The most pressing issue is that this is a statement by the United States rather than a multilateral treaty between the aforementioned states (and presumably Iran). Senators – who have the power to vote “yes or no” on treaties, and can pass treaties with a two-thirds vote – have been rallying to cancel President Obama’s executive order on the basis that while the President may negotiate and sign treaties, it is ultimately up to the Senate to ratify agreements with any other state. 47 Republican Senators have aligned to “give Iran a civics lesson” by outlining the concessions the United States government has made in order to build such this framework. The United States Constitution may validate those Senators’ position regarding treaties, but making an Executive Agreement between states is often easier than a treaty due to the non-binding nature and its allowance for other party-states to aspire to the goals of the agreement in much the same way as a UN Declaration. In essence, it is easier to get agreement when states just have to aspire, rather than comply.

The second issue with the nuclear resource agreement lies in Iran’s prior nuclear weapons aspirations. The Executive Agreement, which reverses some of Iran’s global sanctions while maintaining the United States’ sanctions against Iran due to its support of terrorism, does provide for the re-estabilishing of sanctions should Iran fail to meet the criteria imposed in the JCPA. While Iran has increased its transparency and allowed organizations such as the IAEA to inspect their facilities, Israel, a long-standing ally of the United States, has viewed the agreement as appeasing Iran and gone so far as saying that the United States is making excuses for Iran’s inability to uphold the agreement. Israel’s position is one that if the United States spent more time exerting its power by supporting Iraq’s fledgling government, preventing the overthrow of the Yemeni government, and weakening terror regimes such as Hezbollah, that Iran would have fallen into line rather than subtly finding ways to expand its imperialist aspirations. With Iran’s history of violence against women, minority oppression, and other actions viewed by the West as “deplorable,” what’s an economic sanction to a state that views repressing such persons as de rigeur?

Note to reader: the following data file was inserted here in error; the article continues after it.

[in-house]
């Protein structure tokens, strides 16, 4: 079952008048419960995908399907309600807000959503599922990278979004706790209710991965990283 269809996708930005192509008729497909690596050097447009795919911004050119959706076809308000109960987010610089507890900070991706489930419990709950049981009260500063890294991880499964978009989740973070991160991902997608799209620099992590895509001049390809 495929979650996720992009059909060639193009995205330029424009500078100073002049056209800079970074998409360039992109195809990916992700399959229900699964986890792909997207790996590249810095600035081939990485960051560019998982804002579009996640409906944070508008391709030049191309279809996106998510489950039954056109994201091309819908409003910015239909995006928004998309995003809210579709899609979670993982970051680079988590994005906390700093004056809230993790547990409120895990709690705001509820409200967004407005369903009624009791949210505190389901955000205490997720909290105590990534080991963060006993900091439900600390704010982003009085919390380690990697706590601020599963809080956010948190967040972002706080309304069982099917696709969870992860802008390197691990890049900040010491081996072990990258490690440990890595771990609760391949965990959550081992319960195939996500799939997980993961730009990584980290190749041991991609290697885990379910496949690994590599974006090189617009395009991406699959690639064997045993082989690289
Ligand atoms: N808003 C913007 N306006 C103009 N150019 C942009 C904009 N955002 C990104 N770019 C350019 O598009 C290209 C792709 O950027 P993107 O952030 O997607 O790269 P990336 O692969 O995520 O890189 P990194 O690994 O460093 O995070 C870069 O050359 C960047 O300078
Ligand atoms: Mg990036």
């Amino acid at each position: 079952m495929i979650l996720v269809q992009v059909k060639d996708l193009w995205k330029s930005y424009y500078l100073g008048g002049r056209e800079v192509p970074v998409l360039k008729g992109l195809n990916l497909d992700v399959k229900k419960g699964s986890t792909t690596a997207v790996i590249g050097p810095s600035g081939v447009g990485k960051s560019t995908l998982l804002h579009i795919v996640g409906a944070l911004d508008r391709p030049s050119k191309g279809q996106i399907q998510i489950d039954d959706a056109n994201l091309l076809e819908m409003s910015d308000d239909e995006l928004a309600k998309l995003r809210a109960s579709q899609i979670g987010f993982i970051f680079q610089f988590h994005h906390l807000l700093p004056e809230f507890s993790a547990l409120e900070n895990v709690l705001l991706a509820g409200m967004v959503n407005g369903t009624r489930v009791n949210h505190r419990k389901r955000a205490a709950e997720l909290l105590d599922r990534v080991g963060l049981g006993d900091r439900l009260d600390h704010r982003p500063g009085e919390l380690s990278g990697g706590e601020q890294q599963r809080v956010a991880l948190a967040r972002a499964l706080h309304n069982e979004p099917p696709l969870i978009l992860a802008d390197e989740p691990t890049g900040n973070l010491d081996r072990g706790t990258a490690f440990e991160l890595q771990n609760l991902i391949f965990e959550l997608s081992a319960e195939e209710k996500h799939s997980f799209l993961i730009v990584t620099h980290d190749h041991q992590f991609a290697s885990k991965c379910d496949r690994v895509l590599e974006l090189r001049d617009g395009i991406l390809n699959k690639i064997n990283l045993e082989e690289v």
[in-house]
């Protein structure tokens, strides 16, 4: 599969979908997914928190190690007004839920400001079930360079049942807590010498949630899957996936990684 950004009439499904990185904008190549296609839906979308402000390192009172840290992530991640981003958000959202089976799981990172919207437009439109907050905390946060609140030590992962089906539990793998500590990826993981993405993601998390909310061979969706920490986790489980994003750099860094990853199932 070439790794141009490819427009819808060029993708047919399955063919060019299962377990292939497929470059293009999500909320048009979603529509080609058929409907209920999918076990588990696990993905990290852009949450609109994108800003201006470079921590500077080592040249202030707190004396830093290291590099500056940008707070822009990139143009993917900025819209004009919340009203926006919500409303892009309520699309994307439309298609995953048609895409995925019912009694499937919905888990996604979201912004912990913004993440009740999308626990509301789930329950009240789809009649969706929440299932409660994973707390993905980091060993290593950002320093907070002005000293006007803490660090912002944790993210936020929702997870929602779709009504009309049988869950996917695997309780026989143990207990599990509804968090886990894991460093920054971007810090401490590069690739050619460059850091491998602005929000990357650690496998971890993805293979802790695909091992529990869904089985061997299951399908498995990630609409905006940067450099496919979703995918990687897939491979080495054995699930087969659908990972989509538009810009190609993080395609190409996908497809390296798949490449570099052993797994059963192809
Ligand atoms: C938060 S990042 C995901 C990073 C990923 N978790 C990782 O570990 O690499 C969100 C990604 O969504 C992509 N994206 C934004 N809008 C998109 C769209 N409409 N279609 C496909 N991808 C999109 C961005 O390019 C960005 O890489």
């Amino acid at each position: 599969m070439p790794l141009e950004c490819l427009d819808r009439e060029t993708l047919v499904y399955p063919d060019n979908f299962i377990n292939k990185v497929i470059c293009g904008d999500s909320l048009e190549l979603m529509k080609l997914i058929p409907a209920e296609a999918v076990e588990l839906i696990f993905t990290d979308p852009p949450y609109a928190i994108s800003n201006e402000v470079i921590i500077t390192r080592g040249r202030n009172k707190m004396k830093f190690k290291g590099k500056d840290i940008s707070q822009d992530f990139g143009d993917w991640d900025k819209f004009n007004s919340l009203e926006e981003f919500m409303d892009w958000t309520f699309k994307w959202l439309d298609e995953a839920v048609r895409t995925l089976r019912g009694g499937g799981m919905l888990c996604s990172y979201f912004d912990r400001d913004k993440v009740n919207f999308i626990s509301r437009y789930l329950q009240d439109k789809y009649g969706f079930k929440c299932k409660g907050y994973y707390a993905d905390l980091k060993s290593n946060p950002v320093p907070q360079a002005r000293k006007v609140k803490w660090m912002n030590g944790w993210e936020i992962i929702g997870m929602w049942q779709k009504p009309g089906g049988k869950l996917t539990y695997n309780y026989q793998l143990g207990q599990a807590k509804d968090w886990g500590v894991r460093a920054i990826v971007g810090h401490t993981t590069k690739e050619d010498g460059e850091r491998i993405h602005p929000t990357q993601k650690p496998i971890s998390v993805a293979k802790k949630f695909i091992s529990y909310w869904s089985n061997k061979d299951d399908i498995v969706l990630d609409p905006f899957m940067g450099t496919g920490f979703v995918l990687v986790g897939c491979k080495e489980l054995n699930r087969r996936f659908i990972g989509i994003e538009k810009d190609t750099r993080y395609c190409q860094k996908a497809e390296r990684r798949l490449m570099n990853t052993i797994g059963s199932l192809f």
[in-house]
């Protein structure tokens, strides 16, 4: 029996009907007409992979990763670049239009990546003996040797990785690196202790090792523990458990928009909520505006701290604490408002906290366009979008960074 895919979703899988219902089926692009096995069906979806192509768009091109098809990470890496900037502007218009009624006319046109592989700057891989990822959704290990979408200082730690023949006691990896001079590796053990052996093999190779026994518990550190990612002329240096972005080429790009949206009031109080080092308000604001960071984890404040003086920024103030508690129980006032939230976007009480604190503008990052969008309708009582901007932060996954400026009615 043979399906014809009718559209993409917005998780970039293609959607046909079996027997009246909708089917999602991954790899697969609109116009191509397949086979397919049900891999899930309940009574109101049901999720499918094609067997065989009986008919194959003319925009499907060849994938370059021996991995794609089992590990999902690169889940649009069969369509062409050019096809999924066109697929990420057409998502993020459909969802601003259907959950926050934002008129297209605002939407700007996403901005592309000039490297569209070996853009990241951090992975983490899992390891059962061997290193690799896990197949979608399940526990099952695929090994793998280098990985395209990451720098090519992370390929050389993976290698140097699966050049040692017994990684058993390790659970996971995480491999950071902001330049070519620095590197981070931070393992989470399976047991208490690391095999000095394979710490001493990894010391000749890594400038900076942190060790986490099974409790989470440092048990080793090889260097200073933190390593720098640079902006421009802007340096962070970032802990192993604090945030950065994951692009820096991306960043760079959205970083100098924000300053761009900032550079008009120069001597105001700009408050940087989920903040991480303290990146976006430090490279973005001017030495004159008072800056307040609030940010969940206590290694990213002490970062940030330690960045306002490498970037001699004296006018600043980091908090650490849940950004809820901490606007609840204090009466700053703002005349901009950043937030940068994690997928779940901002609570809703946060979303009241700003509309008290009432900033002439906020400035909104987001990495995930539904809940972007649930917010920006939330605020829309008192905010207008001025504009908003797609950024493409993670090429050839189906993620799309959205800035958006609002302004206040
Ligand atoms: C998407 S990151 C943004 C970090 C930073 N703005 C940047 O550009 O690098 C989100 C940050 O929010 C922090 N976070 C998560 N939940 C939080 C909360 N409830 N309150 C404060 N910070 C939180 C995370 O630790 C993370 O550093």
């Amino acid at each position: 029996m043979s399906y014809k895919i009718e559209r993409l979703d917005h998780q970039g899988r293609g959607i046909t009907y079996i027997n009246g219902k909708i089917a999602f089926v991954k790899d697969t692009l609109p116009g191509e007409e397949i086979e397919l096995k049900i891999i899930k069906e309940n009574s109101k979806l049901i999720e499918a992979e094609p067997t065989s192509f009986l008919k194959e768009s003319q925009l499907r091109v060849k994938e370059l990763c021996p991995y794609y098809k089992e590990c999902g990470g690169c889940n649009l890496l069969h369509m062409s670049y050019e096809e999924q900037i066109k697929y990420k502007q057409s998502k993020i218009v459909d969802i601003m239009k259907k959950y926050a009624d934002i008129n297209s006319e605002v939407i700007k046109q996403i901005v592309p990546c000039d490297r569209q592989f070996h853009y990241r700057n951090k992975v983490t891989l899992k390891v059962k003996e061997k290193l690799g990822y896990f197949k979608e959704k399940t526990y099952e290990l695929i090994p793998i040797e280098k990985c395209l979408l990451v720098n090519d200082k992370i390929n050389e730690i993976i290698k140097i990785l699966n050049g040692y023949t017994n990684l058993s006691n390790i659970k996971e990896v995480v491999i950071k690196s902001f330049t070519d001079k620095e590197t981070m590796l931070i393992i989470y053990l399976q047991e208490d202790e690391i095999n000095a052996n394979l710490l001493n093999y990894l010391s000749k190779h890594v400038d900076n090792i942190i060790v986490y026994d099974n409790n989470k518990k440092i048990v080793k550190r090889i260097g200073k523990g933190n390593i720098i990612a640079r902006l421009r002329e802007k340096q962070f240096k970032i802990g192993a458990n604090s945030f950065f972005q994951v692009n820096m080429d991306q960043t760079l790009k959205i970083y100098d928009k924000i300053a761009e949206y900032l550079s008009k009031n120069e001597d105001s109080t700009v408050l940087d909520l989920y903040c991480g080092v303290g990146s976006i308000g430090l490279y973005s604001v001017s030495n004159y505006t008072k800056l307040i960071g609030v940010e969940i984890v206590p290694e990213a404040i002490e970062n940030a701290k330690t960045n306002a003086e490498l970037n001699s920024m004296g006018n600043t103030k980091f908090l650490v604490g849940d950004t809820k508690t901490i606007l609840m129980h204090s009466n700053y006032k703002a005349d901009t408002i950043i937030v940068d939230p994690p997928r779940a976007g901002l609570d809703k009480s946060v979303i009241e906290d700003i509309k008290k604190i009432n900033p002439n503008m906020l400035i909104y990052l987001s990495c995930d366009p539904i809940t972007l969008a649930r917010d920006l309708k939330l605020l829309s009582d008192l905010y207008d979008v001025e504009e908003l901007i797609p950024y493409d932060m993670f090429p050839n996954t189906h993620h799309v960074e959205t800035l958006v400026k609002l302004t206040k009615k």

This brings up the third issue. Whether there are stronger ways to dismantle Iran’s nuclear aspirations without going to war. The United States has already attempted this with the alleged installation of the Stuxnet virus in Iranian nuclear infrastructures. Although cyberattacks have the potential to be used against government institutions, when done correctly, cyberattacks can destroy infrastructure and force a state’s compliance to larger states’ demands. However, a cyberattack can easily spiral out of control should the virus or other mechanism land in an undesired location. This makes a cyberattack a powerful, albeit somewhat unfeasible, option while avoiding the casualties of traditional warfare.